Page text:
To qualify, applicants for the F-1 status must demonstrate that they have no intention of immigrating to the U.S. Applicants must show evidence of significant ties to their home country that will ensure their return upon completing studies in the U.S. They must also demonstrate that they are able to obtain the financial support necessary to fund their educational goals in the U.S. Successful applicants are sometimes given the F-1 status for duration of status (D/S). This permits such students continue in the F-1 student status so long as they remain in the course of study with a valid Form I-20. F-1 Student visa holders must also carry a full course load in order to maintain status.
Prior to applying, applicants must first obtain admission into a qualifying institution and obtain a Form I-20 which specifies the length of the intended program and the costs of same. Effective January 3, 2003, SEVIS Form I-20s may only be issued by a school that is designated by the USCIS. Requests for designation are made using Form I-17 and I-17A along with requisite fee and supporting documents.
Applications for a change to the F-1 status made within 30-60 days of arrival in the U.S. in another status may be denied on the basis that such is fraudulent. It is assumed that such an applicant entered the U.S. with a different visa while intending to be a student upon arrival.
On-Campus Employment: F-1 visa holders may qualify to accept part-time on-campus employment while school is in session and full-time employment during breaks. On-campus employment may begin at any time.
Off-Campus Employment: The regulations also permit off-campus employment if it is based on severe economic hardship due to unforseen circumstances beyond the student’s control. To be eligible, students must have been in the F-1 status for 9 months and obtain a recommendation from the school prior to requesting work authorization from the USCIS.
Curricular Practical Training: This refers to employment that is integral or important to the student’s academic training. This type of employment is usually offered by employers through a cooperative agreement with the school. This requires 9 months in the F-1 visa status and endorsement of the school.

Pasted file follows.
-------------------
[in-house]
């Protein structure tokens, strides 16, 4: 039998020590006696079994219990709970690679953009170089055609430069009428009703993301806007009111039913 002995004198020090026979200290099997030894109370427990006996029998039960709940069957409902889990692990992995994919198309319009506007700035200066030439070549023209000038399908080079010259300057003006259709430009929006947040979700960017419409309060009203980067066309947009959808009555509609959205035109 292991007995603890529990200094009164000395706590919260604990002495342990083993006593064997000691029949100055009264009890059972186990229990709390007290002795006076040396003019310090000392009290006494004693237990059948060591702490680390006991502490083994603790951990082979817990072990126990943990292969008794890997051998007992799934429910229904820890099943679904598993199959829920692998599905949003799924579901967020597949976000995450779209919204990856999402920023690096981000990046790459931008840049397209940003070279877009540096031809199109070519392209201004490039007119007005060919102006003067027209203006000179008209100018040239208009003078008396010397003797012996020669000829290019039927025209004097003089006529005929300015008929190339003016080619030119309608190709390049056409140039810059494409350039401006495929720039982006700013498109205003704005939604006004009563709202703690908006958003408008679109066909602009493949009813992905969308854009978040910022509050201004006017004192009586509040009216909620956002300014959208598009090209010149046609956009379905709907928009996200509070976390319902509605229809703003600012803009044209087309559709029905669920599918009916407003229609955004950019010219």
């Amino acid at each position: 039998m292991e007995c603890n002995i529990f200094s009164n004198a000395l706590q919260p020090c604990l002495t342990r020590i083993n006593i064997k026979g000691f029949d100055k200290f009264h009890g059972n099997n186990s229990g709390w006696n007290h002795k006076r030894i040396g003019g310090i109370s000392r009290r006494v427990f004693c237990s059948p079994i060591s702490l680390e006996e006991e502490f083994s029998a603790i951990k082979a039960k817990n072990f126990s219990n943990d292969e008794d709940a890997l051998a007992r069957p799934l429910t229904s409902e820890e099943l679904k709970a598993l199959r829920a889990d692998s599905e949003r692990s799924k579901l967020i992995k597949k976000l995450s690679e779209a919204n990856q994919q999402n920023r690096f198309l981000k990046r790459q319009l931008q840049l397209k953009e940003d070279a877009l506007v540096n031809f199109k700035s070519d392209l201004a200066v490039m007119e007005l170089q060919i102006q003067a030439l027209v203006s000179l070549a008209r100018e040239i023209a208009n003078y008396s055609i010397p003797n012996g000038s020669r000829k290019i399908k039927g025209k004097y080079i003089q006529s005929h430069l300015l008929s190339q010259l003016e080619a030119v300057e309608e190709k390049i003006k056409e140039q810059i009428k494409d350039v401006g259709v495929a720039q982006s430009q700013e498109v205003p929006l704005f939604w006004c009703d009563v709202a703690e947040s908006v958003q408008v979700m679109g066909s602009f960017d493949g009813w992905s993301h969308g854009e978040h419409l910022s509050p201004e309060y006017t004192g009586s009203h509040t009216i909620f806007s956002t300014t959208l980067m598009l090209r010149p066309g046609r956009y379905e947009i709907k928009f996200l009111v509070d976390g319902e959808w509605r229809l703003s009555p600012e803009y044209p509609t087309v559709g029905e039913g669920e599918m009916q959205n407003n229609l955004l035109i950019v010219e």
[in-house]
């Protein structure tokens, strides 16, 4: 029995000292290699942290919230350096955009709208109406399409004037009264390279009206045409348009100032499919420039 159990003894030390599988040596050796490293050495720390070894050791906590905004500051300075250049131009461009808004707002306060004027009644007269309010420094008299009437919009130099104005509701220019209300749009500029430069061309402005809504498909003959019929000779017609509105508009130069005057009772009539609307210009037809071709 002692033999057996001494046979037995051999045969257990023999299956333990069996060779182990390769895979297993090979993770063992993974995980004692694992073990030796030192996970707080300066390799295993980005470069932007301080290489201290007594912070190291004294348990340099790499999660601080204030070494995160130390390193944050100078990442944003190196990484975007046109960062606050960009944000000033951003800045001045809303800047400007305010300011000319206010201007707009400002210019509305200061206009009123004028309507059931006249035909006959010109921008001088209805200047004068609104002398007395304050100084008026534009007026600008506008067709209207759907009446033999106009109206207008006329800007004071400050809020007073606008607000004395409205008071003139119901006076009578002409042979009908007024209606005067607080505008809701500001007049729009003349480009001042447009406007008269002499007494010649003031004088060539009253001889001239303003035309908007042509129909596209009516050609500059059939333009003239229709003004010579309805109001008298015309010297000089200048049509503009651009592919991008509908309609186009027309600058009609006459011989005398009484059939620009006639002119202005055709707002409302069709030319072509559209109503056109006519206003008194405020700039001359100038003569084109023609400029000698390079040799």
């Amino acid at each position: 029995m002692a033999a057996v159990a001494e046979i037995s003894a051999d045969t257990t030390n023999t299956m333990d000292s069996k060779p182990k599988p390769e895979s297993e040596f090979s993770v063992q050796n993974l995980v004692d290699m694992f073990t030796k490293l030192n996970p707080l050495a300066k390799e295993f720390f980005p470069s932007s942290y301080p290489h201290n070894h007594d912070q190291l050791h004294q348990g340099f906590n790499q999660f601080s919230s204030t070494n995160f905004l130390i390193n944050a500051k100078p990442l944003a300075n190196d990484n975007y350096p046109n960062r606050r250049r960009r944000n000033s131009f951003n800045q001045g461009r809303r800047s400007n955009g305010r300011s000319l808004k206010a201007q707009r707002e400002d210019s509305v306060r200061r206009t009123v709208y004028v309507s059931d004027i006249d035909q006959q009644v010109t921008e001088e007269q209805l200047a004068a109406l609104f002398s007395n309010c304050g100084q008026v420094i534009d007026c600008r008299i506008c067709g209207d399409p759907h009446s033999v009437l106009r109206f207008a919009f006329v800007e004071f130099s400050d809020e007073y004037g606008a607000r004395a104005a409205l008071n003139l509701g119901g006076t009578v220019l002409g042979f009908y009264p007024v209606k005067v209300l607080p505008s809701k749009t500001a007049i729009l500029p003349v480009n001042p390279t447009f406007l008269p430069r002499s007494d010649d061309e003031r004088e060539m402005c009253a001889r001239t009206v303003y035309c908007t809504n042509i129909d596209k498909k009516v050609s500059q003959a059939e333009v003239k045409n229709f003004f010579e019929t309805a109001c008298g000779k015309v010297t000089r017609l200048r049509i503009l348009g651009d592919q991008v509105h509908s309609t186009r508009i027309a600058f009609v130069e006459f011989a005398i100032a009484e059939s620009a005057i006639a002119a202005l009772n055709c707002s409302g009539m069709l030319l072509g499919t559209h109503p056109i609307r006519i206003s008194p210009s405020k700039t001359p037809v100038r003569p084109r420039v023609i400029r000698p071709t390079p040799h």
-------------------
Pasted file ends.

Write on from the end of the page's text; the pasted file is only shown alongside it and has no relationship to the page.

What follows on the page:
Optional Practical Training: This permits F-1 students to accept employment after completing each program such as Bachelor’s degree, Masters and/or PhD. Each authorization last 12 months and employment must be in the student’s major area of study. To qualify, students must have been enrolled in school for 9 consecutive months prior. They must also obtain the School’s endorsement and must file an application for employment authorization to the USCIS within 90 days of completion of studies. All practical training must be completed within 14 months of the completion of studies. During the authorized period of training, a student may re-enter the U.S. after traveling abroad so long as he has a valid F-1 student visa, a recently endorsed Form I-20, a valid EAD card, if he has not otherwise violated his status. Read Current News - Recent H-1B Visa Cap-Gap and OPT Developments F-1 STEM Extensions 17 Month
Spouses and children of F-1 students visa holders may apply for F-2 visas. Those dependents in the U.S. in another visa category may seek a change of status. Those outside of the U.S. may apply for F-2 visas at the appropriate U.S. consulate abroad. Student and Exchange Visitor Information System regulations now prohibit F-2 spouses from engaging in full-time studies at any level.
A dependent child in F-2 status may attend primary and secondary schooling on a full-time basis. Both the child and dependent child in F-2 status must change to the F-1 status if they desire to attend any post-secondary program on a full-time basis. F-2 visa holders may not accept employment.